Clinical Signs and Symptoms of Chikungunya Virus Disease

Key points

  • Chikungunya virus disease should be suspected in patients with acute fever and polyarthralgia and recent travel to an area with chikungunya virus.
  • Several other viruses, including dengue, should be considered in the differential diagnosis depending on travel history and exposures.
  • Rare and serious complications of chikungunya virus disease can occur, particularly among certain risk groups.
  • Disease is usually self-limited, but some patients experience persistent arthralgia for months to years.
Woman at the doctor's office holding her head in pain

Clinical presentation

Chikungunya virus disease should be considered in patients with acute onset of fever and polyarthralgia, especially travelers who recently returned from areas with known virus transmission.

The differential diagnosis varies based on place of residence, travel history, and exposures. Dengue, Zika, and chikungunya viruses are transmitted by the same mosquitoes and have similar clinical features. These viruses can circulate in the same area and can cause occasional co-infections in the same patient. Chikungunya virus infection is more likely to cause high fever, severe arthralgia, arthritis, rash, and lymphopenia, while dengue virus infection is more likely to cause neutropenia, thrombocytopenia, hemorrhage, shock, and death. In general, the signs and symptoms of Zika virus are mild, though infections can cause congenital infections. It is important to rule out dengue virus infection because proper clinical management of dengue can improve outcome.

In addition to dengue and Zika, other diagnostic considerations include leptospirosis, malaria, rickettsia, group A streptococcus, rubella, measles, parvovirus, enteroviruses, adenovirus, other alphavirus infections (Mayaro, Ross River, Barmah Forest, o’nyong-nyong, and Sindbis viruses), post-infectious arthritis, and rheumatologic conditions.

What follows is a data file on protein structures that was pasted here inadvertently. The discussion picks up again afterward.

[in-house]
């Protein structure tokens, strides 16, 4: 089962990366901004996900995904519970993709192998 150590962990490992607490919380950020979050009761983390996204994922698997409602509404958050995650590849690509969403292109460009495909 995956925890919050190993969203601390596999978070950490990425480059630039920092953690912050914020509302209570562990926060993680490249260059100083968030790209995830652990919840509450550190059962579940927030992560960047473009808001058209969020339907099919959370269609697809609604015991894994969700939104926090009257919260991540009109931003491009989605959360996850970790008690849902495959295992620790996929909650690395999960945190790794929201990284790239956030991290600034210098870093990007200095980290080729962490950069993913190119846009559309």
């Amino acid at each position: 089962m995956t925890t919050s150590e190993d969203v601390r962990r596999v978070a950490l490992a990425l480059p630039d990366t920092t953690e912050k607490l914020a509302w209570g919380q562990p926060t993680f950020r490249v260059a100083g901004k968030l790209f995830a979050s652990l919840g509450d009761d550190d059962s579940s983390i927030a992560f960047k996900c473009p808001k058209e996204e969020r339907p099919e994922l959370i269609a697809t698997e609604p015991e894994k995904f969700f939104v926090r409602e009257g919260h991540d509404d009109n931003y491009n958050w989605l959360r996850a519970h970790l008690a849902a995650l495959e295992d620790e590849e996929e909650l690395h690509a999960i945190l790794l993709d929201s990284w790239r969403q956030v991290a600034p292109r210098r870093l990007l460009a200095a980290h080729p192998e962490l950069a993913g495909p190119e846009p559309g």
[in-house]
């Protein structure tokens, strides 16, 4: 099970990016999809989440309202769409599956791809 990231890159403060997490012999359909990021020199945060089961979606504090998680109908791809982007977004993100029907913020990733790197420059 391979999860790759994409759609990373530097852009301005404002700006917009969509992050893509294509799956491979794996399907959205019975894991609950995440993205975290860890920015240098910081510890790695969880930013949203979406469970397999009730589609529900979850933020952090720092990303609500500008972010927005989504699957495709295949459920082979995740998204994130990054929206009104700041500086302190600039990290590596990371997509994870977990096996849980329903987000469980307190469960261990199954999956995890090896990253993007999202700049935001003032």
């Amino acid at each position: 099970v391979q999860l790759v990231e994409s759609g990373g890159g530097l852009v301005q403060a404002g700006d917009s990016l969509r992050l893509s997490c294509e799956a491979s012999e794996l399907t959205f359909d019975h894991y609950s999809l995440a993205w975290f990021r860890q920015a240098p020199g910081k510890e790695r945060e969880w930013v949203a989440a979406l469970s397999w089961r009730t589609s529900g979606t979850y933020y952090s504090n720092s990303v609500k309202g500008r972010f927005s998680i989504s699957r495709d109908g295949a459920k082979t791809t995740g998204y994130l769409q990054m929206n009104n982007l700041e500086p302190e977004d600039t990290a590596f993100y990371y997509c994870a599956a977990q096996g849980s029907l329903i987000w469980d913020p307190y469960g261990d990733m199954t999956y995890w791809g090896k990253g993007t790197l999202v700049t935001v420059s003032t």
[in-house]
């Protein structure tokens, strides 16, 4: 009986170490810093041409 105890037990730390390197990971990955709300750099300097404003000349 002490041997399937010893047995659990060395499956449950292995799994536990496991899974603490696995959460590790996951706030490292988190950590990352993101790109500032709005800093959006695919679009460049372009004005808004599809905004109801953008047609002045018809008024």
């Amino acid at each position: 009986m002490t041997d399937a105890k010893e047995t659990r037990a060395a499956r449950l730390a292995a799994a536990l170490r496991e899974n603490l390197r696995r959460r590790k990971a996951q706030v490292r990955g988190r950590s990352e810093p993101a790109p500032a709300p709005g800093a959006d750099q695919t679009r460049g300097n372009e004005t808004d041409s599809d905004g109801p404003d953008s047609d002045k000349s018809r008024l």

Signs and symptoms

The majority of people infected with chikungunya virus become symptomatic. The incubation period is typically 3–7 days (range, 1–12 days).

The disease is most often characterized by acute onset of fever (typically >39°C [102°F]) and polyarthralgia. Joint symptoms are usually bilateral and symmetric and can be severe and debilitating. Other symptoms can include headache, myalgia, arthritis, conjunctivitis, nausea/vomiting, or maculopapular rash. Rare complications include uveitis, retinitis, myocarditis, hepatitis, nephritis, bullous skin lesions, hemorrhage, meningoencephalitis, myelitis, Guillain-Barré syndrome, and cranial nerve palsies.

Persons at risk for severe disease include neonates exposed intrapartum or shortly after birth, older adults (>65 years), and persons with underlying medical conditions (e.g., hypertension, diabetes, or cardiovascular disease).

Clinical assessment

Clinical laboratory findings can include lymphopenia, thrombocytopenia, and elevated creatinine. Elevated hepatic transaminases can be seen with acute infection but are not specific and do not occur frequently enough to be diagnostic.


Acute symptoms typically resolve within 7–10 days. Some patients may have persistence or relapse of rheumatologic symptoms (polyarthralgia, polyarthritis, tenosynovitis) in the months following acute illness. Studies report variable proportions of patients with persistent joint pains for months to years. Mortality is rare and occurs mostly in older adults.